Health Savings Accounts for Retirement

Why a Health Savings Account might be right for your retirement journey.

If you have the chance to open a Health Savings Account (HSA), you might want to take a look. An HSA is a tax-advantaged account that you can use to pay for qualified medical expenses.

Many people retire before age 65, the age of Medicare eligibility. If you retire before age 65 and have funded an HSA, you can utilize your HSA balance to help pay for any out-of-pocket medical and hospital costs. While you can’t contribute to an HSA after becoming a Medicare beneficiary, you can use your HSA assets to reimburse yourself for Medicare premiums. You can also draw on your HSA to help pay other senior healthcare costs: at-home health care, nursing home care, and even eldercare insurance premiums.

To qualify for an HSA, you must have no other health insurance other than a high-deductible health plan. You can’t be claimed as a dependent on someone else’s tax return, and you can’t be eligible for Medicare yet. 

To make pre-tax contributions to an HSA, you must enroll in an employer’s High Deductible Health Plan (HDHP). HSA contributions are tax-deferred – this year, the contribution limit is $3,650 for an individual and $7,050 for a family. This is just one of their potential tax advantages. HSA distributions are tax-exempt if you use the money for health care expenses. If you were to withdraw money from your HSA for a non-medical reason, that money becomes taxable income, and you face an additional 20% penalty. Once you turn 65, you can use HSA assets for non-medical purposes without any tax or financial penalty.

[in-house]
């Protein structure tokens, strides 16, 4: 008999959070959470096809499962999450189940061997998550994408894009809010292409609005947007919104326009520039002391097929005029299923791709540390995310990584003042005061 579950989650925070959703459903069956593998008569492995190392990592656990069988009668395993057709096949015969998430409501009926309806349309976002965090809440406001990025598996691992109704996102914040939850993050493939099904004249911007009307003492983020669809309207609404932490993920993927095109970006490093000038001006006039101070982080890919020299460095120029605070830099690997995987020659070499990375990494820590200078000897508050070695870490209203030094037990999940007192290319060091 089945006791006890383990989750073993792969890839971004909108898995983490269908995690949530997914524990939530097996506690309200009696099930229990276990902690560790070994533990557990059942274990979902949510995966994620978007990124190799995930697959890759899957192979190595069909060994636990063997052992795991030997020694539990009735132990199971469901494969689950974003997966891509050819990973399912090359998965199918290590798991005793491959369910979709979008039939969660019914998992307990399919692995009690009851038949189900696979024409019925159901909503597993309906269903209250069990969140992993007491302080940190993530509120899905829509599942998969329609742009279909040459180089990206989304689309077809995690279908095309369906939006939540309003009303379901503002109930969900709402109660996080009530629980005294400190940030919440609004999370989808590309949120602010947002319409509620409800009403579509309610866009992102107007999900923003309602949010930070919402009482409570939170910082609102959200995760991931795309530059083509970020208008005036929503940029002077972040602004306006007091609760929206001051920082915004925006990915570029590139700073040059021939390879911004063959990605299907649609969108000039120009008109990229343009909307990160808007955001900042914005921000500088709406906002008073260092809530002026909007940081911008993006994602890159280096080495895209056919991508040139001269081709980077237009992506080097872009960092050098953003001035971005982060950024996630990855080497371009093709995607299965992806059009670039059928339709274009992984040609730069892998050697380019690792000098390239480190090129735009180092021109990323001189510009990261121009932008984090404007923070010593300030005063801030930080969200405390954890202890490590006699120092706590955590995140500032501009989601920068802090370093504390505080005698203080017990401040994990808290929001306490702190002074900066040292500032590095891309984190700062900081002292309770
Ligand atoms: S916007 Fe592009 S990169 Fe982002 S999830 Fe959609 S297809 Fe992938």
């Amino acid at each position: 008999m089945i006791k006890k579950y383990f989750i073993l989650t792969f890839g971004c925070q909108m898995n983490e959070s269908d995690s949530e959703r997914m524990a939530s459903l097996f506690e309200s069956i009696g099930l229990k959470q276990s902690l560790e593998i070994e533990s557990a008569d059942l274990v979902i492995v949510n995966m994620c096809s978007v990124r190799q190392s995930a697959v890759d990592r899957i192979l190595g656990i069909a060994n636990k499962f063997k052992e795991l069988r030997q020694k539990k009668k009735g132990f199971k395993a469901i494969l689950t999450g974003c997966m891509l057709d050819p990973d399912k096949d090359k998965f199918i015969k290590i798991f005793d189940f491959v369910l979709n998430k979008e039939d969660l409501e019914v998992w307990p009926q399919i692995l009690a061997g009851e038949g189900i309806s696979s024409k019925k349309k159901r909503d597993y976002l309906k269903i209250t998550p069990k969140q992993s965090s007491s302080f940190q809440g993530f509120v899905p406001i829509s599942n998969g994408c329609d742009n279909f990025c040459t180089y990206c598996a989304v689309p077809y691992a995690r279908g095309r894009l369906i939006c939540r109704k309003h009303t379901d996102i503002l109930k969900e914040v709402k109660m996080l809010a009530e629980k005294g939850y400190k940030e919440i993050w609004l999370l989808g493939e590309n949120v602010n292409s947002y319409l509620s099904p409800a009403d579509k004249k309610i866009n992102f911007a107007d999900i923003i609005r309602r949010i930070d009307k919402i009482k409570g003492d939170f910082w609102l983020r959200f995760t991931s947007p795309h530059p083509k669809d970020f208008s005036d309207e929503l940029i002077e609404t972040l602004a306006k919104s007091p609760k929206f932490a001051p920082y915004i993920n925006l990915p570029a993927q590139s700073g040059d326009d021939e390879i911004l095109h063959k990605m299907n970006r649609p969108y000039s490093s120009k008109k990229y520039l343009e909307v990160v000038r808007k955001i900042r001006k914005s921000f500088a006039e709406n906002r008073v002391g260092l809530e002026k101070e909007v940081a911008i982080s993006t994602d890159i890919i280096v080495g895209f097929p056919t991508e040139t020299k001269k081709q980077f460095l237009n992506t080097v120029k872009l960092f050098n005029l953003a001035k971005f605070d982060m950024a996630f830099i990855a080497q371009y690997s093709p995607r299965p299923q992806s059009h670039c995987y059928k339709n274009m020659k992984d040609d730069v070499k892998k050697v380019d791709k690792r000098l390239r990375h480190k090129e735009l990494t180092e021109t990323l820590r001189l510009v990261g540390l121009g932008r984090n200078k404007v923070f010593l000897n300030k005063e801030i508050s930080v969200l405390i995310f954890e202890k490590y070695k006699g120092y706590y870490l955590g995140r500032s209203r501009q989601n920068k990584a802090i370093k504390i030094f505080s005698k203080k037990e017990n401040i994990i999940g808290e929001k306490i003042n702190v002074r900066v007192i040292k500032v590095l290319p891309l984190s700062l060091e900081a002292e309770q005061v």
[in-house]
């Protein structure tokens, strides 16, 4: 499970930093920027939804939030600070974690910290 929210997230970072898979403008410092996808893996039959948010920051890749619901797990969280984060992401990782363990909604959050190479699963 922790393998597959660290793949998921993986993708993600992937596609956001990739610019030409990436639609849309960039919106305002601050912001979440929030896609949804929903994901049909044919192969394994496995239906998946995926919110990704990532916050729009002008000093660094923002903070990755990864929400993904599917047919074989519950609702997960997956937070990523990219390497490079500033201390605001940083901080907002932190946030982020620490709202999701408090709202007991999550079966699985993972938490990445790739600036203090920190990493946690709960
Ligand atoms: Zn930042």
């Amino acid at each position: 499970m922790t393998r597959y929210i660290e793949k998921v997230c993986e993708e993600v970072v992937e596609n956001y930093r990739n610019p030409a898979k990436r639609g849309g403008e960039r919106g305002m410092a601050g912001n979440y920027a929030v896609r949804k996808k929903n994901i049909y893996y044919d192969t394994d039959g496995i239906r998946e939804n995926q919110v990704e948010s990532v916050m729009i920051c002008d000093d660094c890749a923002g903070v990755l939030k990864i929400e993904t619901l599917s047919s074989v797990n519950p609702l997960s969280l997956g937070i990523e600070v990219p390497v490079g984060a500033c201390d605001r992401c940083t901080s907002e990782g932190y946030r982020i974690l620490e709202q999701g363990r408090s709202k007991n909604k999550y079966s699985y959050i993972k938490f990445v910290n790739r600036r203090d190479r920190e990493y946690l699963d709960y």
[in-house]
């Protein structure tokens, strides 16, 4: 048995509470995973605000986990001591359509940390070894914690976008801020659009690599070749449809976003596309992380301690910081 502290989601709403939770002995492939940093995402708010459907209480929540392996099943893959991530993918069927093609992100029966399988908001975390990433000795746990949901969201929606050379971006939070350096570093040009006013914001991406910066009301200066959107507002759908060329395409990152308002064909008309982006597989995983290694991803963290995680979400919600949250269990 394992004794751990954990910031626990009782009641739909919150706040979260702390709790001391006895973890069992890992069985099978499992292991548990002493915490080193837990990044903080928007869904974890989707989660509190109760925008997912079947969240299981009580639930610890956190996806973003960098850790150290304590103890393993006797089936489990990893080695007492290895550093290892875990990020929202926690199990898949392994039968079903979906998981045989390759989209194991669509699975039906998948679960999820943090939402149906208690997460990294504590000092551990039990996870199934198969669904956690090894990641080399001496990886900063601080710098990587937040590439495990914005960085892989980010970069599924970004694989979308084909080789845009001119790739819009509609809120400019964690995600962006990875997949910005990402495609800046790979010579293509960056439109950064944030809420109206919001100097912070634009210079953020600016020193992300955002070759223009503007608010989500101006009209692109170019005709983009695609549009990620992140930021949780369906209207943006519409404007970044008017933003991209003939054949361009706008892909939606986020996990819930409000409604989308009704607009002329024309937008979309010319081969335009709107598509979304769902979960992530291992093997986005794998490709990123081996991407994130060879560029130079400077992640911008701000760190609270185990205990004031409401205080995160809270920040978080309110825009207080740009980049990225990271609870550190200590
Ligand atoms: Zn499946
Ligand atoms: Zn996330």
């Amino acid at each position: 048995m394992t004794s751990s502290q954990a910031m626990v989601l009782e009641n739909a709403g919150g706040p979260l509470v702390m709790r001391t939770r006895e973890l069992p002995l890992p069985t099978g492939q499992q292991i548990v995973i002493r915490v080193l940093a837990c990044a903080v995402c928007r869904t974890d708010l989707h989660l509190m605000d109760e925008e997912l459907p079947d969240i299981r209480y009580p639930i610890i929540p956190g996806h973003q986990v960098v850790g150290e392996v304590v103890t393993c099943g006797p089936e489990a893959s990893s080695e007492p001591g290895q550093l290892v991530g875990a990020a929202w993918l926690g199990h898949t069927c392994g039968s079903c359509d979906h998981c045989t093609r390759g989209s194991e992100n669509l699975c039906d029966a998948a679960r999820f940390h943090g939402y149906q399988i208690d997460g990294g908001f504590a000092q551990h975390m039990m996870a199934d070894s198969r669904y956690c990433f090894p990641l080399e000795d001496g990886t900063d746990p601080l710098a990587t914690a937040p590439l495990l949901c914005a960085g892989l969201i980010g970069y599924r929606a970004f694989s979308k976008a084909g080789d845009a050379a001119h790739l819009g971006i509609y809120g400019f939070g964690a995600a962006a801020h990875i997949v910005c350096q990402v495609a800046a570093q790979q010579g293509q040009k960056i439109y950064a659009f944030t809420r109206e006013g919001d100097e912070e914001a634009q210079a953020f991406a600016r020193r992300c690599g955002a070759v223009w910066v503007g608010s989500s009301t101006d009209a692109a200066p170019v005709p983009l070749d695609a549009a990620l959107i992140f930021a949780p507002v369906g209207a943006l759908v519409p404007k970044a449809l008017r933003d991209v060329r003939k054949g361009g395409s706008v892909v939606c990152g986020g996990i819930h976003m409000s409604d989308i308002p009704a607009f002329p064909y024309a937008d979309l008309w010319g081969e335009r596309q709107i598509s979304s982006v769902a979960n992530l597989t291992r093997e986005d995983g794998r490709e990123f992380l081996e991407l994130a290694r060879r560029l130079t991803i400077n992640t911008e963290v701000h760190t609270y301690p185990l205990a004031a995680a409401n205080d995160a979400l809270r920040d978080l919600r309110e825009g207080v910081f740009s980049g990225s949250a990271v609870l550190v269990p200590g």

Don’t spend your contributions. HSA should be looked at primarily as an investment tool. An HSA’s main goal is to give people with a high-deductible health plan a tax break to make their out-of-pocket medical expenses more manageable. The best way to use an HSA is to use it like an investment tool that can improve your retirement journey.1


  1., January 27, 2022.

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 Investment Advisory Services offered through Trek Financial LLC., an (SEC) Registered Investment Advisor.
Information presented is for educational purposes only. It should not be considered specific investment advice, does not take into consideration your specific situation, and does not intend to make an offer or solicitation for the sale or purchase of any securities or investment strategies. Investments involve risk and are not guaranteed, and past performance is no guarantee of future results. For specific tax advice on any strategy, consult with a qualified tax professional before implementing any strategy discussed herein.
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